Jul 202015

To understand the effects, affordances, and contextual implications of cars one has to imagine not a single car, but the mindbogglingly dull commute in a suburban traffic jam. Similarly, to understand the affordances of drones and UAVs [unmanned aerial vehicles – a terrible term] one has to imagine the sky-air permeated by networked machines; from micro-drones suitable as toys and message relay, to massive permanent-hover drones suitable for advertising, surveillance, and – inevitably – policing. Enter The Drone Aviary – an R&D project from The Superflux Lab.

The Drone Aviary reveals fleeting glimpses of the city from the perspective of drones. It explores a world where the ‘network’ begins to gain physical autonomy. Drones become protagonists, moving through the city, making decisions about the world and influencing our lives in often opaque yet profound ways.

Feb 092012

In an earlier post I mentioned drone swarms, and the likelihood of their arrival in the not too-distant future. However, there is another development much closer to being actually deployed as it is already undergoing advanced field trials. I struggle to think of a warbot creepier than DARPA’s AlphaDog. To appreciate what you see, keep in mind this is only a prototype of a warbot which in its final form will probably be around 4 times larger, completely silent, smart enough to self-navigate and engage with humans (voice recognition), and on top of that – heavily armed. The fact it can already autonomously move over unknown rugged terrain is astonishing.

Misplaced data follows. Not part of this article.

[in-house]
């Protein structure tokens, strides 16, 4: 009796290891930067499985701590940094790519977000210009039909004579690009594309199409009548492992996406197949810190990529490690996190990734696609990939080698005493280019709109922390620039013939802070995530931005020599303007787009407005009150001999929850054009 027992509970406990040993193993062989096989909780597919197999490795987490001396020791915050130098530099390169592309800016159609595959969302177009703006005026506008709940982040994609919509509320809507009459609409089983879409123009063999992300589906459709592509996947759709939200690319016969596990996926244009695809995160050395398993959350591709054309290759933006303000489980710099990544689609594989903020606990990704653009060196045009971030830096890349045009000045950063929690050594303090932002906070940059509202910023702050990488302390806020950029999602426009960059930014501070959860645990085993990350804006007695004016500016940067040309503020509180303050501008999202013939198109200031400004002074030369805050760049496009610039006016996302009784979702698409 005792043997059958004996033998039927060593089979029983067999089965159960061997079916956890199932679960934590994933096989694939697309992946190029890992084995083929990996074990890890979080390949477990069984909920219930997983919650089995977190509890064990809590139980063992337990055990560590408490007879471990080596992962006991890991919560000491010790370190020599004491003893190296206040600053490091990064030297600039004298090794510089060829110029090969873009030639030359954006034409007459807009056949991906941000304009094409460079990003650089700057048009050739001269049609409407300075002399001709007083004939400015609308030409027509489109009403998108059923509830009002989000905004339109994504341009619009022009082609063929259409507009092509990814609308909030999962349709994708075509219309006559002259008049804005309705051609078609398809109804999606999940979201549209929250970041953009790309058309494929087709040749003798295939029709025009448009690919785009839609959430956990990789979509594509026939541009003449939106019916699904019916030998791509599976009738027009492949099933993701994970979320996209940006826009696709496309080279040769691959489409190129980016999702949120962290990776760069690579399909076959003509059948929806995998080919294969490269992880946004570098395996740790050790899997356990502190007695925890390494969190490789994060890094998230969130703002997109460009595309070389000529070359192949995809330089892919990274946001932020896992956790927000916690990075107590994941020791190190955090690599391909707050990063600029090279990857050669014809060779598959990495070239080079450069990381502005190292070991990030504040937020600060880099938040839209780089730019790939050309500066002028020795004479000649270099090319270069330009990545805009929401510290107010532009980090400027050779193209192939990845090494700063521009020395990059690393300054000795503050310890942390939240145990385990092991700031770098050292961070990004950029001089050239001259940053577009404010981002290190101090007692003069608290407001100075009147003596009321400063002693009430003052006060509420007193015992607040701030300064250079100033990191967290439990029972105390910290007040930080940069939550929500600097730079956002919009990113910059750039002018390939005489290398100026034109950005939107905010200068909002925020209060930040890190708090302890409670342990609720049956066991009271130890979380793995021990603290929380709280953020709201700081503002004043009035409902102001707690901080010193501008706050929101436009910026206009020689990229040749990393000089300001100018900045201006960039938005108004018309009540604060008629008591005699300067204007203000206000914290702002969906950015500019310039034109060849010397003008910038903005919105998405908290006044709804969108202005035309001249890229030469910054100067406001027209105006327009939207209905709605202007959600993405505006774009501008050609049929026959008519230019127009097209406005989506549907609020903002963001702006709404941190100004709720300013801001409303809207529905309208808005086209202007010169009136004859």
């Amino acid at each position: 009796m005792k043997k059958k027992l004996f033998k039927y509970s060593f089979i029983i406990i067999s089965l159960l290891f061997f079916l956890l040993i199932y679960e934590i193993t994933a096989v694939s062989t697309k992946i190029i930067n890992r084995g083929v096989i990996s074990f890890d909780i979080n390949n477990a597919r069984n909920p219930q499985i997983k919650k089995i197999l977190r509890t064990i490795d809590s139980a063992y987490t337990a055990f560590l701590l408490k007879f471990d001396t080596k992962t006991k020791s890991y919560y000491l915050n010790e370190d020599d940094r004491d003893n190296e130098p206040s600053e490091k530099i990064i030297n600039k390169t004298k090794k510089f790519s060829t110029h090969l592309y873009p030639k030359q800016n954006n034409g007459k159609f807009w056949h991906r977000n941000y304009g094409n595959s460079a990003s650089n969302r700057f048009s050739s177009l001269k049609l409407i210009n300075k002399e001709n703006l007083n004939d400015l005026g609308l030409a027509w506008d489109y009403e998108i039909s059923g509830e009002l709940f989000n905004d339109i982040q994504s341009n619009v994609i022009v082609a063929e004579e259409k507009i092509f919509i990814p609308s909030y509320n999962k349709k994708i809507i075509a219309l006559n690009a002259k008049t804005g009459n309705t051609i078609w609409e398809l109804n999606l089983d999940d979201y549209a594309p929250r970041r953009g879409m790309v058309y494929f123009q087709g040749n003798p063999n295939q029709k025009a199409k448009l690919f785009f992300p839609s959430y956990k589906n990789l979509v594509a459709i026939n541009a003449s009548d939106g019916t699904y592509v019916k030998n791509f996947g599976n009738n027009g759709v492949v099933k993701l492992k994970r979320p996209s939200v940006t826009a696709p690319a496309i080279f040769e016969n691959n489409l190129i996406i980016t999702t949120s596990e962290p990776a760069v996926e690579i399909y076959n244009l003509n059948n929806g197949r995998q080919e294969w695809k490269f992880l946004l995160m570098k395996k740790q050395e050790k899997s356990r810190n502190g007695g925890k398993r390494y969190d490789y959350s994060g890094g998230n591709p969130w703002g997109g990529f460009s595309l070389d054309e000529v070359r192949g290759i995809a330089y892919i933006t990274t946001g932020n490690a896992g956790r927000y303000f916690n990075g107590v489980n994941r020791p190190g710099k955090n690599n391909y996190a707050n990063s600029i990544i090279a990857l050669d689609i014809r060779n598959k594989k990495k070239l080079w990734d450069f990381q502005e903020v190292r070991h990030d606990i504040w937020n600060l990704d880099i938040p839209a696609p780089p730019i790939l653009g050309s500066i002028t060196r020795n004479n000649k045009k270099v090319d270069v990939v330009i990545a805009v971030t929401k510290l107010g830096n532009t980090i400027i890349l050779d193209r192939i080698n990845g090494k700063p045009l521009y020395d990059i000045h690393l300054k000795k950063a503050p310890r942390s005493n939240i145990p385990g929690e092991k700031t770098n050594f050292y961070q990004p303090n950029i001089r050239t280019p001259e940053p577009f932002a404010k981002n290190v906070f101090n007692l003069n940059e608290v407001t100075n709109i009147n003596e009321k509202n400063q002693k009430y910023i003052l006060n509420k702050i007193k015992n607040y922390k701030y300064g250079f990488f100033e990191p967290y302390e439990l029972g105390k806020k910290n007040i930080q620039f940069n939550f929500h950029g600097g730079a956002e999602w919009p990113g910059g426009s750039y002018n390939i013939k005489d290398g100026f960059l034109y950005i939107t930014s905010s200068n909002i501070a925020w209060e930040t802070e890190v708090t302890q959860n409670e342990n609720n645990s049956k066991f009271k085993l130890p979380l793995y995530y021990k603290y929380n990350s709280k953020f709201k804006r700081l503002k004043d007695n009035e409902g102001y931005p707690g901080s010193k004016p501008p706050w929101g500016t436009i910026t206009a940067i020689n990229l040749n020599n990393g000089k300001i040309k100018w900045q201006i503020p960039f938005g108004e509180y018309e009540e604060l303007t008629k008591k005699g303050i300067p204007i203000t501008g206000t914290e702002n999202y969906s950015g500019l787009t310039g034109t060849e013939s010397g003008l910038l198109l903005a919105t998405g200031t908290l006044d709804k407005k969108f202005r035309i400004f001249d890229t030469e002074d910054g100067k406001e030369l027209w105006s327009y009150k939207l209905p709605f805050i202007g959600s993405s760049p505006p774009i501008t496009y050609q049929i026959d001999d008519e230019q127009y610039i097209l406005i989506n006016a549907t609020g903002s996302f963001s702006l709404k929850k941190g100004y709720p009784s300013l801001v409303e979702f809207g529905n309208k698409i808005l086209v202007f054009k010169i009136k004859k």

If you have seen/played Metal Gear Solid this should be causing deja vu.

Feb 022012

This via the ever thought-provoking John Robb at Global Guerrillas:

The algorithms that enable drone swarms is advancing EXTREMELY quickly. In the next couple of years, the number of advances in technology, deployments, use cases, and awareness of drones will be intense. In 5 years, they will be part of every day life. You will see them everywhere. Not just one or two drones. SWARMS of drones. Tens. Hundreds. Thousands. Millions (potentially if the cost per unit is small enough)?

How soon will we see that. It’s already here. Here’s a video depicting experiments performed with a team of nano quadrotors at the GRASP Lab, University of Pennsylvania. Vehicles developed by KMel Robotics. It was posted today:

This reminds me of the Protoss carrier unit from Starcraft, of Ender’s hive attacks in Orson Scott Card’s ‘Ender’s Game‘. Imagine hearing that noise amplified 100 times, and the sky dotted with a flotilla of these.  Smells like Skynet.